Forty-four Years of The Sunbird – a Tribute to Scientists and Amateur Ornithologists Alike

Richard Noske

    Research output: Contribution to journalArticleResearchpeer-review

    Abstract

    The content of The Sunbird, journal of Birds Queensland (Queensland Ornithological Society), over 44 years from 1970 to the end of 2013, is reviewed and compared with that of The Australian Bird Watcher (ABW),
    published by the Bird Observers Club over 44 years, from 1959 to 2002 (Ley 2011). Given its restricted geographical scope (mainly Queensland), Sunbird compares well with the nation-wide ABW, having just under half the total number of contributions and authors. Refereed articles comprised an identical percentage (88%) of contributions in both journals, and the proportions allocated to each major subject area were remarkably similar. However, while the vast majority of major contributors to ABW were amateur ornithologists, almost half of those to Sunbird were institution-based scientists, whose contributions, in terms of volume, exceeded that of amateur ornithologists (58% vs 42%, respectively).

    About 9% of articles concerned studies conducted outside Queensland, mostly in northeast New South Wales. Not surprisingly, for studies within Queensland, regional coverage was heavily biased (47% of all articles) towards the populous southeast. Passerines were the subject of about 40% of articles, commensurate with their representation among all birds, but only 22% of the pages devoted to breeding behaviour concerned passerines. Relatively few articles in the journal concerned migration, and the majority appeared before 1990. Yet data on the timing of migration are important in determining the behavioural responses of birds to climate change and other threats. Early volumes of the journal featured the results of the QOS Annual Bird Count and Garden Bird Survey, yet these pioneering projects, which
    provided rich sources of data for Sunbird articles, were short-lived. As scientists are increasingly obliged to publish in high impact journals, the collection and publication of breeding and migration data have become the responsibility of birdwatchers and citizen scientists. The Sunbird remains an important and highly respected vehicle for the publication of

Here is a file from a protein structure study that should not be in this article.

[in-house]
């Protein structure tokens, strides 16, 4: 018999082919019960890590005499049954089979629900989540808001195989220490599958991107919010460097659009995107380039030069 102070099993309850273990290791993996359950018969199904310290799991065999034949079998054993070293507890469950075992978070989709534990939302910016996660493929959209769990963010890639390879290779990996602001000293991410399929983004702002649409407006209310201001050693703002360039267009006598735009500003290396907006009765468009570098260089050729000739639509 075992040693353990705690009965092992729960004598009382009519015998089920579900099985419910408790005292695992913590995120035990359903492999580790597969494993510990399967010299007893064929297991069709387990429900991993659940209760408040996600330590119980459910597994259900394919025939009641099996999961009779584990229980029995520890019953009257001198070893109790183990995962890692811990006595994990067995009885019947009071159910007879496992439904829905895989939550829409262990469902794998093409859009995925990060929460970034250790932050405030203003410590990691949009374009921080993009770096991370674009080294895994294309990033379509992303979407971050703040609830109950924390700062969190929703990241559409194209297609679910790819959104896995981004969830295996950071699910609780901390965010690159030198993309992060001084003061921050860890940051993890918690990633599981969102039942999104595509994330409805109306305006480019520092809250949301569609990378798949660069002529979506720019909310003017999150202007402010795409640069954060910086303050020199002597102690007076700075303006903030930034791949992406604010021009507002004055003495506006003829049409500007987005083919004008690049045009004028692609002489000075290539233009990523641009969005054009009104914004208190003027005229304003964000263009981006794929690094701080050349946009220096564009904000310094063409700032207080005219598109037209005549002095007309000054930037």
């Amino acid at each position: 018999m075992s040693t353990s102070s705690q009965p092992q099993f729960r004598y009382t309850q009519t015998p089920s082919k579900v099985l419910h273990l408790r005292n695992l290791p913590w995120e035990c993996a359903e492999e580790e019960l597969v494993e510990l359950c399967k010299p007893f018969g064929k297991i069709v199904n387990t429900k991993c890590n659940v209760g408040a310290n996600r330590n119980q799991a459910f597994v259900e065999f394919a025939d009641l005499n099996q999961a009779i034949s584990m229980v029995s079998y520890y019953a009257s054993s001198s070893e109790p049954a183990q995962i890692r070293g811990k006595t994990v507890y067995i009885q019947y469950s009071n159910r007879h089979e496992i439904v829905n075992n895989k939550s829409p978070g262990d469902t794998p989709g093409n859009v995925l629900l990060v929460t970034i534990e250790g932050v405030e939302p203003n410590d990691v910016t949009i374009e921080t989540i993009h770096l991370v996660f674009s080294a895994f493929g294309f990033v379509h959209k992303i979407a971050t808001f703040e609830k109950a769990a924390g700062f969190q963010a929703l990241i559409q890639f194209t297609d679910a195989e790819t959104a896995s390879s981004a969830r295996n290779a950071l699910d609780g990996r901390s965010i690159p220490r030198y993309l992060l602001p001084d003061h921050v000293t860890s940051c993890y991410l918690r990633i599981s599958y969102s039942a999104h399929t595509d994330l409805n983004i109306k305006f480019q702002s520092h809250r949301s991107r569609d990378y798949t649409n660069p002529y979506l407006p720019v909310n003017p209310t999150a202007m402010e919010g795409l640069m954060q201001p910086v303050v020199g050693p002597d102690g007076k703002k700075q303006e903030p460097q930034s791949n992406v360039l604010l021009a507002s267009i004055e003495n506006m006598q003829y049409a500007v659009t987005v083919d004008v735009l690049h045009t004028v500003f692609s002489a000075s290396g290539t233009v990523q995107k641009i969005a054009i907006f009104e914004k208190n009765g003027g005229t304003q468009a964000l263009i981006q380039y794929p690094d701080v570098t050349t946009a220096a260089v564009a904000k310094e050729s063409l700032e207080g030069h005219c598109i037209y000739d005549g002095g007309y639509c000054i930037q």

such information.
    Original languageEnglish
    Pages (from-to)1-14
    Number of pages14
    JournalThe Sunbird
    Volume45
    Issue number1
    Publication statusPublished - 2015

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    bird
    passerine
    reproductive behavior
    behavioral response
    garden
    breeding
    climate change

    Cite this

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    abstract = "The content of The Sunbird, journal of Birds Queensland (Queensland Ornithological Society), over 44 years from 1970 to the end of 2013, is reviewed and compared with that of The Australian Bird Watcher (ABW), published by the Bird Observers Club over 44 years, from 1959 to 2002 (Ley 2011). Given its restricted geographical scope (mainly Queensland), Sunbird compares well with the nation-wide ABW, having just under half the total number of contributions and authors. Refereed articles comprised an identical percentage (88{\%}) of contributions in both journals, and the proportions allocated to each major subject area were remarkably similar. However, while the vast majority of major contributors to ABW were amateur ornithologists, almost half of those to Sunbird were institution-based scientists, whose contributions, in terms of volume, exceeded that of amateur ornithologists (58{\%} vs 42{\%}, respectively). About 9{\%} of articles concerned studies conducted outside Queensland, mostly in northeast New South Wales. Not surprisingly, for studies within Queensland, regional coverage was heavily biased (47{\%} of all articles) towards the populous southeast. Passerines were the subject of about 40{\%} of articles, commensurate with their representation among all birds, but only 22{\%} of the pages devoted to breeding behaviour concerned passerines. Relatively few articles in the journal concerned migration, and the majority appeared before 1990. Yet data on the timing of migration are important in determining the behavioural responses of birds to climate change and other threats. Early volumes of the journal featured the results of the QOS Annual Bird Count and Garden Bird Survey, yet these pioneering projects, which provided rich sources of data for Sunbird articles, were short-lived. As scientists are increasingly obliged to publish in high impact journals, the collection and publication of breeding and migration data have become the responsibility of birdwatchers and citizen scientists. The Sunbird remains an important and highly respected vehicle for the publication of such information.",
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    Forty-four Years of The Sunbird – a Tribute to Scientists and Amateur Ornithologists Alike. / Noske, Richard.

    In: The Sunbird, Vol. 45, No. 1, 2015, p. 1-14.

    Research output: Contribution to journalArticleResearchpeer-review

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